Julian Baggini: A Singular View on Diversity

This piece first appeared in Humanitie Magazine, Autumn 2013 edition 

One of my hobbies is collecting paradoxes that are no such thing, such as the ‘French Paradox’ that they eat lots of butter and don’t get fat. The truth is they eat buttery things quite often but in small quantities.

Paradox dissolved.

However I also like coming up with a few pseudo-paradoxes myself. I’ve called the latest the paradox diversity and to understand it just go to WOMAD the festival of world music and dance. Here you’ll find what appears to be a joyous celebration of difference, with acts from all over the world performing alongside each other. The crowd bask in the warm glow of feeling like truly open-minded citizens of the world.

(Yet) in several ways WOMAD is not about difference at all but sameness. All non western music is lumped together under the blanket label ‘world music.’ Most participants share the same multiculturalist values, very different from more patriotic traditionalists, and surely the real theme is how when we all come together, we find “we’re a’ Jock Tamson’s bairns,” as the old saying emblazoned on my HSS t-shirts says.

The tension here is between values we believe everyone ought to share and those we think it good that we differ on. It is not good to have diverse views on the legitimacy of female genital mutilation, for example.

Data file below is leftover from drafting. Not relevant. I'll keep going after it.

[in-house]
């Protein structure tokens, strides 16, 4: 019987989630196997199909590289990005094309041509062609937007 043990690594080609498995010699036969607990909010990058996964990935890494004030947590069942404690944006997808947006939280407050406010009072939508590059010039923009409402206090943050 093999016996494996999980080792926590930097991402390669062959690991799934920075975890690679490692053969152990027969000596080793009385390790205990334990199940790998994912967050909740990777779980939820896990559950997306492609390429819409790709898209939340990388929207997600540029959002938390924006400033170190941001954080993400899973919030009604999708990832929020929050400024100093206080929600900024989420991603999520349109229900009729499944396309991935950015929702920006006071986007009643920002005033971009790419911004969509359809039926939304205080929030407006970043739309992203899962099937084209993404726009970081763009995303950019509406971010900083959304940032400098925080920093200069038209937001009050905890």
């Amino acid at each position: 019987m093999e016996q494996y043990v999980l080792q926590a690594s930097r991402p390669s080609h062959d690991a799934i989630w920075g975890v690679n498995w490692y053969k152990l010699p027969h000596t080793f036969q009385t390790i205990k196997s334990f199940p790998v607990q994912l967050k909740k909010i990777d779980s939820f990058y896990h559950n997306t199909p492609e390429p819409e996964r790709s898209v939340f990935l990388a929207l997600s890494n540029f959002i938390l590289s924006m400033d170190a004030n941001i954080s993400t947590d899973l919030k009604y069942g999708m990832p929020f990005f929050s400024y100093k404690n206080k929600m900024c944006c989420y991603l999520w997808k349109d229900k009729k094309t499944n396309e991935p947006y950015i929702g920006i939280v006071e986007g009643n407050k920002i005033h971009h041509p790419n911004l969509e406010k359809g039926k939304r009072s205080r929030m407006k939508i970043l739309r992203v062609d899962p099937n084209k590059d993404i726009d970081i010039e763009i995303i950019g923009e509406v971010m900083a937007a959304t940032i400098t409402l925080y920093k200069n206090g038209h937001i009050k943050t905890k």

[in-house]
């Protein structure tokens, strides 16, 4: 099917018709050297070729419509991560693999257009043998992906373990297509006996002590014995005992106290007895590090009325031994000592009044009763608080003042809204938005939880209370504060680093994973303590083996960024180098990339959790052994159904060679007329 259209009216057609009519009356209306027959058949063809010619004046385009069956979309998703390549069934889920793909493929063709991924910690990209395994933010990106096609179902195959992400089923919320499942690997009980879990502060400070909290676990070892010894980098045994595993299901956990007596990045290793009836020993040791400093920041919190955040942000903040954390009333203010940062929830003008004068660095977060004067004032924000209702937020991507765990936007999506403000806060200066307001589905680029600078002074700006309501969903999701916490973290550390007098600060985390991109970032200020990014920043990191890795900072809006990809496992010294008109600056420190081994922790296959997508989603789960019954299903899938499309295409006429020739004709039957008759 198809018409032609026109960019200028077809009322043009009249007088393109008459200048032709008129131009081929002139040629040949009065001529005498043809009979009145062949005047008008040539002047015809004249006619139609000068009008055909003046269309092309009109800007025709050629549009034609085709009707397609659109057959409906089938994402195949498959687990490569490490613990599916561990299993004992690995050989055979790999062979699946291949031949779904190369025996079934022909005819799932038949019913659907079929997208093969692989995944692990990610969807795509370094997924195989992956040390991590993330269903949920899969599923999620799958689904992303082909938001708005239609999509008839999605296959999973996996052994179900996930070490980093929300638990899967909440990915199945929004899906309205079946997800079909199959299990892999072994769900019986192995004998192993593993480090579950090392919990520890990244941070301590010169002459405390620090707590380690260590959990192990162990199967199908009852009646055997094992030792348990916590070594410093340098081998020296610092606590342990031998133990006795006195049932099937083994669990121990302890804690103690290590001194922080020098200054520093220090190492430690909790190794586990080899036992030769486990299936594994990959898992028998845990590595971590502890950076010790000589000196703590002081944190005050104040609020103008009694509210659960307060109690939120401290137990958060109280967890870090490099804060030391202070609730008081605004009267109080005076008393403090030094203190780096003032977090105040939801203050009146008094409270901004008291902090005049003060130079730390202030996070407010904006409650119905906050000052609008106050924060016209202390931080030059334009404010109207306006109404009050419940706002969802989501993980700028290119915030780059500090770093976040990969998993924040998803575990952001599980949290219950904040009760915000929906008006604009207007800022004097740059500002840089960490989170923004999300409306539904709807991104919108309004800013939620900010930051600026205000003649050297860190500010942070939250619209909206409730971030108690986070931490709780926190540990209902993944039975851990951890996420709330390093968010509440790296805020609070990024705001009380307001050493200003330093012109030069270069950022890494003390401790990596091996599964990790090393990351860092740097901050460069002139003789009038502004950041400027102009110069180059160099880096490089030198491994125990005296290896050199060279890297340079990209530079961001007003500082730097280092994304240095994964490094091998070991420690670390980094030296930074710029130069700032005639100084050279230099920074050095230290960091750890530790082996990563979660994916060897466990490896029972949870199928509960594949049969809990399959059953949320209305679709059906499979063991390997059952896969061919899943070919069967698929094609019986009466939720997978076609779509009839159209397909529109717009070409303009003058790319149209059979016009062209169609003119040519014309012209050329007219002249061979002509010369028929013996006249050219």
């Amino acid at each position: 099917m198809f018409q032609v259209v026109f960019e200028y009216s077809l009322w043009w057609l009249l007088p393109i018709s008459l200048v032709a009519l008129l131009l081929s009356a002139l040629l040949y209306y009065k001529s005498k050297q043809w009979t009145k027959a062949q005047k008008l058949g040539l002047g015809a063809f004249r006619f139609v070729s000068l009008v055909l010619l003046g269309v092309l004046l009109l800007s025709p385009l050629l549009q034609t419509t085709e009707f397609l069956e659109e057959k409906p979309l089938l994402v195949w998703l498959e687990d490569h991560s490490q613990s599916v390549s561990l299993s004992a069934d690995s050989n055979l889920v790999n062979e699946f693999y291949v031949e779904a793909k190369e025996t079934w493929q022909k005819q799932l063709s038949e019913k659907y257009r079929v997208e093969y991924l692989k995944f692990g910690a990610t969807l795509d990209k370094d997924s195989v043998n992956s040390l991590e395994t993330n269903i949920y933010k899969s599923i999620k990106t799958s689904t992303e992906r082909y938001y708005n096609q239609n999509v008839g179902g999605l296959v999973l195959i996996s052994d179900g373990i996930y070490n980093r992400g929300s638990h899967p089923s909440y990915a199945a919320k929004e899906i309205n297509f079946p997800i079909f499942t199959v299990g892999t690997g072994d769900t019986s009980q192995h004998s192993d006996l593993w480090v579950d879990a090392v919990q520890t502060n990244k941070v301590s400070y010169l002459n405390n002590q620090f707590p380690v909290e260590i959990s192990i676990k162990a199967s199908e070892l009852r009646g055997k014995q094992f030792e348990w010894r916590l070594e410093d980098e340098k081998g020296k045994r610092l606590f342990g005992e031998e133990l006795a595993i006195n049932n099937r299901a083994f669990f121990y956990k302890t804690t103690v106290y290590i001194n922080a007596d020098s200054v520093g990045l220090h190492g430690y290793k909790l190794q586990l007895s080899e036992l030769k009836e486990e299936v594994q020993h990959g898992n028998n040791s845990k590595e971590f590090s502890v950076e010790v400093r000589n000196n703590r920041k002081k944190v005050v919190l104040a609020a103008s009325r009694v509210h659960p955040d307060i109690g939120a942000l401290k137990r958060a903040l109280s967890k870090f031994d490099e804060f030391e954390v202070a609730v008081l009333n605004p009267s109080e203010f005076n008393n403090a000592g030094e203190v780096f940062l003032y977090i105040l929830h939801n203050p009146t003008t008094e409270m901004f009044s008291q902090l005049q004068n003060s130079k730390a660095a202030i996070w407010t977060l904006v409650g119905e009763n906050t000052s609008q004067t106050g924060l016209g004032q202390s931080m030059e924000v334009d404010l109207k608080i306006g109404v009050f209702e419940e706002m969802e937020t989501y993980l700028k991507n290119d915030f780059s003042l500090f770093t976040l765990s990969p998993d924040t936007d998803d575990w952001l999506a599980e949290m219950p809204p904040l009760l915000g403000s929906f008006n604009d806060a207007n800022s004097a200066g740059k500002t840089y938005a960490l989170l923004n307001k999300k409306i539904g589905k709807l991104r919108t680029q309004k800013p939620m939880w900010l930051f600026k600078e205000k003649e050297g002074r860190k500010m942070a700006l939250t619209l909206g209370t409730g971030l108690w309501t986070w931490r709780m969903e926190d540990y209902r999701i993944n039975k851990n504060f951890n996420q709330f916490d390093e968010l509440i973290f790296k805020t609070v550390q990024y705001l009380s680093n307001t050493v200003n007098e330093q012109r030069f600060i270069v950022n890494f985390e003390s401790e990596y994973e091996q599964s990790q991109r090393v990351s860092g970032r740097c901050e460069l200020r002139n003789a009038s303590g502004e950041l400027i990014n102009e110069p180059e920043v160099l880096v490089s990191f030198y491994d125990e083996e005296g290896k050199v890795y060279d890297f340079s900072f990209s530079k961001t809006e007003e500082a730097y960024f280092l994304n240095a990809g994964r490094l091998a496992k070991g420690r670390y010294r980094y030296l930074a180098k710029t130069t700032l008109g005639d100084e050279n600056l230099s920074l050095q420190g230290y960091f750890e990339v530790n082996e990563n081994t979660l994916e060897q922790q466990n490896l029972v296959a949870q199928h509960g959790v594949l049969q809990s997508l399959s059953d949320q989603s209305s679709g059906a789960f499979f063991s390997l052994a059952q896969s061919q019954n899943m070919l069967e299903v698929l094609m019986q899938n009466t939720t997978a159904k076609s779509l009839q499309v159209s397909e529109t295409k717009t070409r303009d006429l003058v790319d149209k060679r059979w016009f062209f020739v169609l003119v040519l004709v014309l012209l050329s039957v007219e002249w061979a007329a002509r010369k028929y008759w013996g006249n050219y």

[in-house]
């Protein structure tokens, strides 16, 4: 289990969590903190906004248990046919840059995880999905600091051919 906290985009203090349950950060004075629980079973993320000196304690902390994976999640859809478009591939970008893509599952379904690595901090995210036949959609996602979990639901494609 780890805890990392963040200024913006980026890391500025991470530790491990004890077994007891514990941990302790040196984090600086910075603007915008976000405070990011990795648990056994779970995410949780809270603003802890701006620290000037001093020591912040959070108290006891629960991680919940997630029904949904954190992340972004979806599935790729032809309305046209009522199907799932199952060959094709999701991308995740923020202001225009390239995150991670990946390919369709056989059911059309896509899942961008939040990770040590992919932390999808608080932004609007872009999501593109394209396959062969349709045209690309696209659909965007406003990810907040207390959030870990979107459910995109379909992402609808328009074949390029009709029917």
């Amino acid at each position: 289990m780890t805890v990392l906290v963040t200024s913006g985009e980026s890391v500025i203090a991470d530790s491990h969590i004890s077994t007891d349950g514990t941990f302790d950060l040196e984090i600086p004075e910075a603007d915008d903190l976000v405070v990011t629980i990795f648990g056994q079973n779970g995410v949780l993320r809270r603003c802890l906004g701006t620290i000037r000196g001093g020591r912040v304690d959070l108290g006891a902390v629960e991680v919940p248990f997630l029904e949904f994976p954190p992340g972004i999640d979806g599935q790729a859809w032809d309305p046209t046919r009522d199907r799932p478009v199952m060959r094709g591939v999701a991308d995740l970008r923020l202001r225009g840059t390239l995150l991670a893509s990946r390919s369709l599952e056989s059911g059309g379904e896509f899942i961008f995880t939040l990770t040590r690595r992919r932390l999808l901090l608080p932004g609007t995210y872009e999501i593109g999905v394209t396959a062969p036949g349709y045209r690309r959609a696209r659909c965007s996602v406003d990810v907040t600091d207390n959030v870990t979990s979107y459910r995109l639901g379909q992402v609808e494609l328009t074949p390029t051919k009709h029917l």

It is good, to have diverse tastes in art music and literature. And in the absence of secure knowledge as to whether there is one best way to live, it is good that people try different forms of life. Diversity, is not an undisputed virtue. Too much of the wrong kind is as bad as too little of the good forms.

But what is the right amount, and the right kind? In a world of competing values, one of the main tasks of a democracy is to allow as much difference as possible while retaining sufficient unity to hold society together.

All the flash points of multiculturalism can be seen as examples of where this balance is unsteady or disputed. So is halal meat a denial of the universal values of animal welfare or an acceptable expression of cultural difference? Do faith schools respect the rights of people to bring up children according to their own beliefs or do they undermine the shared values we all need to live by? Do homosexuals have a right to live according to their sexual orientation at all times or do those who oppose same-sex relationships have the right to exclude them from their homes or businesses?

It is no coincidence that the most disputed questions hinge around religion, because our deepest values are to be found in our fundamental worldviews. To come to working agreements on these issues requires us to do much more than respect diversity. Indeed, it requires us to make a stand on what kinds of diversity we will not tolerate.


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